`The Ideal Client Is A Rich Man Who Is Scared'Tim Smart
THE MAN TO SEE: EDWARD BENNETT WILLIAMS--ULTIMATE INSIDER; LEGENDARY TRIAL LAWYER
By Evan Thomas
Simon & Schuster -- 587pp -- $27.50
Just months before Edward Bennett Williams' death in 1988, he lunched with Washington superlawyers Robert Strauss and Clark Clifford. The meeting was a sad affair, as the famed defense lawyer's friends realized that he was losing his long fight with cancer.
What Strauss and Clifford didn't know was that their days in Washington's power circles were ending, too. Strauss, once Democratic National Committee chairman, would become ambassador to the Soviet Union -- in time to see the post rendered irrelevant by the nation's splintering. Clifford's reputation would be tarnished in the Bank of Credit & Commerce International scandal.
The death of Williams, the man the moneyed and powerful paid $1,000 an hour to fix their problems, brought down the curtain on an era in Washington. It stretched from the 1940s and America's ascendancy to superpower status to the start of the country's economic decline. It was a time when power brokers such as Williams could solve a legal problem with a discreet call to the Justice Dept.
When Williams hit town in 1941, from Irish working-class East Hartford, Conn., he had $12 in his pocket. At his death, he was worth more than $100 million and had owned both the Washington Redskins and Baltimore Orioles. He had represented clients ranging from Senator Joseph R. McCarthy to junk-bond maestro Michael R. Milken, finding time also to counsel The Washington Post to publish the Pentagon Papers and tycoon Marvin Davis on his purchase of Twentieth Century-Fox Film Corp.
Evan Thomas, Newsweek's Washington bureau chief, has chronicled this headline-filled life in a richly anecdotal biography, The Man to See. He has not overlooked Williams' dark side -- the drinking, the partying with the demimonde, and the sometimes questionable ethics. The only disappointment is his failure to probe contradictions in Williams' character more deeply. For all the hard living, Williams was a devout Catholic -- and devoted to his family. He was as close to power as anyone in Washington, yet never held a government post. He seemed as comfortable defending mafiosi as representing the Catholic Church. Thomas writes of his "Irish Catholic's deep pessimism about the essential sinfulness of man and an equally great faith in the power of redemption."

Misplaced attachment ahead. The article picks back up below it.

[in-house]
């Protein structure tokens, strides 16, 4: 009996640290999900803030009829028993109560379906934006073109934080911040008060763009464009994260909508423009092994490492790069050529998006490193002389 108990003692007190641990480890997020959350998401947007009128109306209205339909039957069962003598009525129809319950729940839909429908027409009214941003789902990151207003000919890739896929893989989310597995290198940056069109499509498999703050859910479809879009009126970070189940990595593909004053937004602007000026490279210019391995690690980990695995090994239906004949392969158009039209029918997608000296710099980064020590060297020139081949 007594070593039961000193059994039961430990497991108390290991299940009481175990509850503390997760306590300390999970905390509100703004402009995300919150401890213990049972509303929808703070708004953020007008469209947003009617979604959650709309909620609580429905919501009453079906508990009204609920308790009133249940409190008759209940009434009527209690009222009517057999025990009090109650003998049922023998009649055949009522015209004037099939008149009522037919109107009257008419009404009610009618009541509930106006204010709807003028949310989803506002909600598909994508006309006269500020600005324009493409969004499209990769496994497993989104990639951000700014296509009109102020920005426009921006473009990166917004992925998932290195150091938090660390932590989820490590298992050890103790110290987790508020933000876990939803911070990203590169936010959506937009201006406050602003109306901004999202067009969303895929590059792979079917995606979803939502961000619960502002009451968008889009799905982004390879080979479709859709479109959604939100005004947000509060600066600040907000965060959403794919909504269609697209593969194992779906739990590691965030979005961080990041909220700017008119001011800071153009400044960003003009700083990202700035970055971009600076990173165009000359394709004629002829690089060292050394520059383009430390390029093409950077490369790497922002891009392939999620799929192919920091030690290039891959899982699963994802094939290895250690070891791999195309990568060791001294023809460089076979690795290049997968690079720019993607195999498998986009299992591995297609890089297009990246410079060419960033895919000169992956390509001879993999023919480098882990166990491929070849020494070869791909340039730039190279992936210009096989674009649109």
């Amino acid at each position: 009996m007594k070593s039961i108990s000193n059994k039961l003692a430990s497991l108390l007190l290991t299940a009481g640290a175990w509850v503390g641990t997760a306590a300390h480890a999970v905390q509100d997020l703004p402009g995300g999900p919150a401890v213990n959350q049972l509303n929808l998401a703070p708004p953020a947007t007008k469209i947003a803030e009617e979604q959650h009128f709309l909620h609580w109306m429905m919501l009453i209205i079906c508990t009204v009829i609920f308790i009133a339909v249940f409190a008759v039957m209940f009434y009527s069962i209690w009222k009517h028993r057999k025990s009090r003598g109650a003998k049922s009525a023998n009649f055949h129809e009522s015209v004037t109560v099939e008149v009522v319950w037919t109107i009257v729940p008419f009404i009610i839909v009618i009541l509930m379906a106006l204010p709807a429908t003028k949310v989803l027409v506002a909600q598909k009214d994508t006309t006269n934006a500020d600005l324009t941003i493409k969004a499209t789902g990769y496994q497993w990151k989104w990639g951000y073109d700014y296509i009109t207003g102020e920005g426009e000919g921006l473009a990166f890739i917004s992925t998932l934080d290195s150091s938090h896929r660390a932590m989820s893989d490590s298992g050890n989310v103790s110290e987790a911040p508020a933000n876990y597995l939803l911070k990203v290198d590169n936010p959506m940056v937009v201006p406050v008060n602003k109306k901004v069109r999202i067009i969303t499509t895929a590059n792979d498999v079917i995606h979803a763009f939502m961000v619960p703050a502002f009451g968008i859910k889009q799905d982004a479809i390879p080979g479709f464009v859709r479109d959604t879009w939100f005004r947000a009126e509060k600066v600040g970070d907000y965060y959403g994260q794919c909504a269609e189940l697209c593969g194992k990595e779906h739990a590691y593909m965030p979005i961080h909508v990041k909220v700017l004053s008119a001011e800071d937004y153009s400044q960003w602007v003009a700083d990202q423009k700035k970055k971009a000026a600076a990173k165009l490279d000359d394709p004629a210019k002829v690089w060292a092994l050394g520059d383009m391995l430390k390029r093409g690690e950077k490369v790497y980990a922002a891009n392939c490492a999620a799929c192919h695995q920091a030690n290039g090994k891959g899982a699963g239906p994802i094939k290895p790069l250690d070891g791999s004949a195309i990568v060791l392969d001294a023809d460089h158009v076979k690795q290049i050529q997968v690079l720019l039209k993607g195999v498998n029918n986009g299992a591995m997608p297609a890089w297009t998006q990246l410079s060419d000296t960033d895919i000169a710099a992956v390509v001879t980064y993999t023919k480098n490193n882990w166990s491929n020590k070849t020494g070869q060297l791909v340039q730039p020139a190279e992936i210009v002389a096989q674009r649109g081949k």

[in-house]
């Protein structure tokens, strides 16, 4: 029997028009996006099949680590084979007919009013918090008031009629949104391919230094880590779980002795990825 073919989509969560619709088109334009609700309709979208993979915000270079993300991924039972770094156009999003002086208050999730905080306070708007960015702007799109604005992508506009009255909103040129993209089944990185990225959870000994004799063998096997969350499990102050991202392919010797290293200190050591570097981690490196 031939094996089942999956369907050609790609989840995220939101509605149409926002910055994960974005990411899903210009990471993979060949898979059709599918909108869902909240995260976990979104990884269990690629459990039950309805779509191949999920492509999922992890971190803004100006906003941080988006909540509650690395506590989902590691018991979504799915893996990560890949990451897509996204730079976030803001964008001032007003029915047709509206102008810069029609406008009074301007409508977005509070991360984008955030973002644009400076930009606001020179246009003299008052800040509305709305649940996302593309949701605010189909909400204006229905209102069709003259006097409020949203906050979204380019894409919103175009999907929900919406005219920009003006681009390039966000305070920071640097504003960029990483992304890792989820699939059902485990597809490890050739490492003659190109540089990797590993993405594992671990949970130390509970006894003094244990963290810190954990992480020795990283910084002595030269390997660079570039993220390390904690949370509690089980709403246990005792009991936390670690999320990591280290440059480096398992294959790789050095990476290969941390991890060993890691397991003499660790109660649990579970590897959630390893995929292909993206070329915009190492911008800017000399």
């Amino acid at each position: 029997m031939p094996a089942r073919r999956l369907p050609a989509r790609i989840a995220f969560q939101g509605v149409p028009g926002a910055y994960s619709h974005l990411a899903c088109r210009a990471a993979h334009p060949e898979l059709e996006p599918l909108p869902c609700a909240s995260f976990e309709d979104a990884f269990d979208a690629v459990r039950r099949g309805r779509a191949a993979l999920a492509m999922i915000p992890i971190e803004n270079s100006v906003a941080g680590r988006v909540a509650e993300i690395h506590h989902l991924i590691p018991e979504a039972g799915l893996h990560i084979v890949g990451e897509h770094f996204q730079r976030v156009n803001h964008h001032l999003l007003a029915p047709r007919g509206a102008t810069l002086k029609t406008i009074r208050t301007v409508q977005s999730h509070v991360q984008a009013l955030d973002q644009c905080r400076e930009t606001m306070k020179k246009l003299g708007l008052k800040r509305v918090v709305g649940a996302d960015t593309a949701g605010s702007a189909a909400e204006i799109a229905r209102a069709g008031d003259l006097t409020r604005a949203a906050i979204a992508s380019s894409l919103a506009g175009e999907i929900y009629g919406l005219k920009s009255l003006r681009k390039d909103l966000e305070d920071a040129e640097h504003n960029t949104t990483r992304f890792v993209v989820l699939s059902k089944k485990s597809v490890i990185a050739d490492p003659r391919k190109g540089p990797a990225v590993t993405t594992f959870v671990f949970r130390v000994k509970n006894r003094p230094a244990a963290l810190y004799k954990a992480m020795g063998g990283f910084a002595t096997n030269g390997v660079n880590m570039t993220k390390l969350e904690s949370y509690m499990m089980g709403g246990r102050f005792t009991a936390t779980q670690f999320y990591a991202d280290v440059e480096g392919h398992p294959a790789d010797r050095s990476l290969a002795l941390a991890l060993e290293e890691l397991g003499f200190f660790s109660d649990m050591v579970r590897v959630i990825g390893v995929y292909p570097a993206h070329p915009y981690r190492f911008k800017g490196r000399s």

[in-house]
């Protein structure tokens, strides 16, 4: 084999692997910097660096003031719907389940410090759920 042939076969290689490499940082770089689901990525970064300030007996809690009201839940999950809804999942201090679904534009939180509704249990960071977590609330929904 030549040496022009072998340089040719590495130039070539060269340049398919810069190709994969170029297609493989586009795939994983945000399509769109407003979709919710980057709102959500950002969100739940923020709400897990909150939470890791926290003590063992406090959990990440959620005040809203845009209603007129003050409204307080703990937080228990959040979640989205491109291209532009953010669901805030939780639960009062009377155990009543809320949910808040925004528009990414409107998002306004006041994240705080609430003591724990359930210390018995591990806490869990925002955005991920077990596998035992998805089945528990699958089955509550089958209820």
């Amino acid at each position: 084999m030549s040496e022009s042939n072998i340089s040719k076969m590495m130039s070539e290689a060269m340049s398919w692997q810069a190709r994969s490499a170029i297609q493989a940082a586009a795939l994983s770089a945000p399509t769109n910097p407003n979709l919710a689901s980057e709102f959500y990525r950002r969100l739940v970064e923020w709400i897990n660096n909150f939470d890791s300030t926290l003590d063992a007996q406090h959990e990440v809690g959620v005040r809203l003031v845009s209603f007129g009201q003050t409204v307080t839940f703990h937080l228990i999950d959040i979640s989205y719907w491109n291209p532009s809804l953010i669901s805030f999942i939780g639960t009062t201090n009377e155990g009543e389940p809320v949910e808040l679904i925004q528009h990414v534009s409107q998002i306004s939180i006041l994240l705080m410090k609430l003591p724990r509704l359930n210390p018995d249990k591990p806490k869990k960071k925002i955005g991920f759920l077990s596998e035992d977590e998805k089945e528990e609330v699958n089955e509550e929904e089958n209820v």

Williams started out defending insurers in streetcar-injury cases for the law firm of Hogan & Hartson. But what excited him were court-appointed criminal cases, even though defending locals charged with crimes of passion was hardly lucrative.
Striking out on his own, he was soon defending the Atlas Club, a raffish Washington hangout, in a congressional probe of gaming clubs. Among the den's patrons was blue-blooded journalist Ben Bradlee, who would become one of his closest friends as well as executive editor of The Washington Post. The turning point for Williams came in 1950, when Joe McCarthy, with whom he shared a distaste for Harvard-educated WASPs, hired him to fight a defamation suit brought by columnist Drew Pearson. Four years later, Williams sat at McCarthy's side as the Senate censured him.
Although McCarthy's career was in decline, Williams' was about to soar. Newspapers praised his cool-headed work for the hot-headed senator, and famous clients started rolling in: underworld boss Frank Costello, union leader Jimmy Hoffa, and flamboyant Representative Adam Clayton Powell Jr. In time, Williams would echo the words of his first wife's grandfather, the founder of Hogan & Hartson: "The ideal client is a rich man who is scared."
In helping these men, Williams sealed his reputation as the top criminal lawyer of his generation. He garnered power as well as publicity. During the Kennedy era, his friendship with Clifford, the New Dealer who later became Lyndon Johnson's Defense Secretary, gave him an entree. Clifford referred clients to Williams when they found themselves ensnared in white-collar prosecutions.
Williams' reputation as a fixer grew in the 1960s. For Jack Kennedy he checked out Roy Cohn, under investigation by brother Bobby's Justice Dept. He represented Johnson aide Bobby Baker in an influence-peddling trial. On Williams' advice, Baker took the Fifth Amendment 120 times. Williams would advise clients to stick to their stories and not cut deals with prosecutors who divided defendants by granting immunity to lesser figures for testimony. "You can hang together," he'd say. "Or we can hang together."
By the 1980s, Williams had power, prestige, and money. His clients now came from the business world: Gulf & Western Corp.'s Charles Bluhdorn, whom he successfully defended in a securities-fraud investigation, and Victor Posner, the Miami Beach raider who pleaded guilty to tax fraud but avoided prison.
And, of course, there was Williams' last client, Michael Milken. What might have been, had Williams lived? Would he have counseled Milken to fight rather than plead guilty? No one knows. But what's certain, based on the career Thomas has so ably sketched, is that it would have been a hell of a finale.